It is a mystery just how cowardly content providers are when it comes to pissing off the networks. I'm going to guess that the amount the networks pay is an order of magnitude more than what they get for online sales, and they don't believe that online sales will catch up any time soon. That's sort of a bizarre belief considering that the end of the "pay for bundles of crappy channels you don't watch so you can watch your interrupted advert-filled show when the cable company tells you to" model would seem to be inevitable... I mean I can see how they are too risk adverse to mess with their business model and use the interwebs, but considering where things are going, and how much they will lose to piracy, they are taking a big risk staying off the web.
  8. McGiord macrumors 601


    Oct 5, 2003
    Dark Castle
    Amazon Prime services are excellent.
    Between a good over the air HD antenna, Netflix, Hulu Plus and Amazon Prime you can have enough entertainment to forget about live TV and cable. Only live sports, are missed.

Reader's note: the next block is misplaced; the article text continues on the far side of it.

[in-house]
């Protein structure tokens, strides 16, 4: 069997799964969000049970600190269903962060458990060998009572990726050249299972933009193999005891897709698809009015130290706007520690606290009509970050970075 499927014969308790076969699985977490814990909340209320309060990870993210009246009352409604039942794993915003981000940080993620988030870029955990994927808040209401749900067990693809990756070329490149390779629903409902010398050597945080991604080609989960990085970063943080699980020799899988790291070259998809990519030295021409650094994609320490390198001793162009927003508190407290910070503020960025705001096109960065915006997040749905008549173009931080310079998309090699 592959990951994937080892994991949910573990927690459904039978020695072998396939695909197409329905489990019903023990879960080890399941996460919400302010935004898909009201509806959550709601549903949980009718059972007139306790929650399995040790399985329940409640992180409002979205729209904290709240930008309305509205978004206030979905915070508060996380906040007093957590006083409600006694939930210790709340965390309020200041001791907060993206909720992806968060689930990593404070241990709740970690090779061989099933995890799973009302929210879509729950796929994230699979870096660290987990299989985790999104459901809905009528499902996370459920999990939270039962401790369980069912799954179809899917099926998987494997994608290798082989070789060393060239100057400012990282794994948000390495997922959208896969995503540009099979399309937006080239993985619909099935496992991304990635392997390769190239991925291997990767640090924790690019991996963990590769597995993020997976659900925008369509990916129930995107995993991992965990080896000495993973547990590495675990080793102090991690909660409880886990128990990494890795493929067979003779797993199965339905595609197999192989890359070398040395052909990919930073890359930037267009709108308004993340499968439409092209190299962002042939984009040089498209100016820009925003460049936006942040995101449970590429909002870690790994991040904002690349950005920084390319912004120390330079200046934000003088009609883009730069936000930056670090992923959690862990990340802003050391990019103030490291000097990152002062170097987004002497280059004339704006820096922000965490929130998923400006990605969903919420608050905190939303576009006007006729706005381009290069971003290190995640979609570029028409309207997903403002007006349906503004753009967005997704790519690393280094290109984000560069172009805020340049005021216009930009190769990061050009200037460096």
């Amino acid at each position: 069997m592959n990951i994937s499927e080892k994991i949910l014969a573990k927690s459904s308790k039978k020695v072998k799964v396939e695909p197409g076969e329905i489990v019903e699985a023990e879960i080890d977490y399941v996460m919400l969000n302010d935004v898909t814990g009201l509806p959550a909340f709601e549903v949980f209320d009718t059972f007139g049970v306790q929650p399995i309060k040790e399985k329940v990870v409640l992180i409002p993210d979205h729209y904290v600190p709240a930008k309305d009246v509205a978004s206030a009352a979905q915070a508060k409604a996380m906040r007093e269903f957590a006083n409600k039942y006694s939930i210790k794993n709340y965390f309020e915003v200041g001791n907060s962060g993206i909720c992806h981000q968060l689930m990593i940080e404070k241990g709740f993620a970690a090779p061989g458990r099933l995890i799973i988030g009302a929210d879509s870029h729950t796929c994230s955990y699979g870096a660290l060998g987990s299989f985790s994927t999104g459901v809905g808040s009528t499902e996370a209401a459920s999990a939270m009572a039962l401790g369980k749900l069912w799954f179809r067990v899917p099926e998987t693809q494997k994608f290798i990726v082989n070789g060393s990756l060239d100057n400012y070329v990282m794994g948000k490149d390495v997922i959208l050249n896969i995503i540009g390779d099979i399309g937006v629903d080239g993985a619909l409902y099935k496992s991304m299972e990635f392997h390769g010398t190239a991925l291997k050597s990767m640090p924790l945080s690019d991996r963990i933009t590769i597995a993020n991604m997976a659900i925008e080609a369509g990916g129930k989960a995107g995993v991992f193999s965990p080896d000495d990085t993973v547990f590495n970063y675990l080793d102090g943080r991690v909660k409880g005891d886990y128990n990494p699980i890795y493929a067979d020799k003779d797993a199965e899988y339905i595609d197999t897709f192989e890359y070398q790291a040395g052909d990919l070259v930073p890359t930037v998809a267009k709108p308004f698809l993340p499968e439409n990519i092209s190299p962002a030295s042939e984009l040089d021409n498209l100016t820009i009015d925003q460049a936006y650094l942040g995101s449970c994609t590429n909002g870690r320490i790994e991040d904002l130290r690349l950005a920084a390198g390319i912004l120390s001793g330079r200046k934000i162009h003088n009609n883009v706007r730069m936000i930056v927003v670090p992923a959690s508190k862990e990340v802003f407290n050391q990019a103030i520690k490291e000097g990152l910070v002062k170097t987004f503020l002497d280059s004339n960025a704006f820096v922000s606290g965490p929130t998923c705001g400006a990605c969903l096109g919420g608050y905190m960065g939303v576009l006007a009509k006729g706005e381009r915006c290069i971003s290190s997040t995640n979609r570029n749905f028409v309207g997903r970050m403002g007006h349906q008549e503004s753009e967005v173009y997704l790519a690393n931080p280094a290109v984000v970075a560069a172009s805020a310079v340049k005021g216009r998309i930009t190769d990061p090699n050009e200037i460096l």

Hopefully the Net Neutrality doesn't get eliminated…
    Cable business model is terrible for the consumers, and unfortunately still have millions of subscribers paying for modem rental fees, $10/month for HD and countless infomercials. On demand services that suck with plenty of commercials, and terrible interface.
  9. dave420 macrumors 65816

    Jun 15, 2010
    Cool, thanks for the info. I wanted to buy a movie the other day but the reviews I read said AirPlay wasn't supported. Glad they have made that improvement.
  10. LethalWolfe macrumors G3


    Jan 11, 2002
    Los Angeles
    You pretty much answered your own question. Why rush in to taking a massive pay cut (and risk burning very lucrative bridges) on the assumption that maybe someday in the future you'll get back to making what you used to make?

    Last year when Viacom and DirecTV finally agreed on a new deal it was a 7 year deal worth billions of dollars, and that's just one deal with one provider. For 'new media' players like Amazon, Apple and Netflix that's a lot of up front costs and for 'old media' content creators that's a lot of money to walk away from. Also, ads that run on streaming media pay content creators significantly less than ads that run on TV/cable/sat so trying to branch out from old media to new media is a double hit when it comes to revenue streams.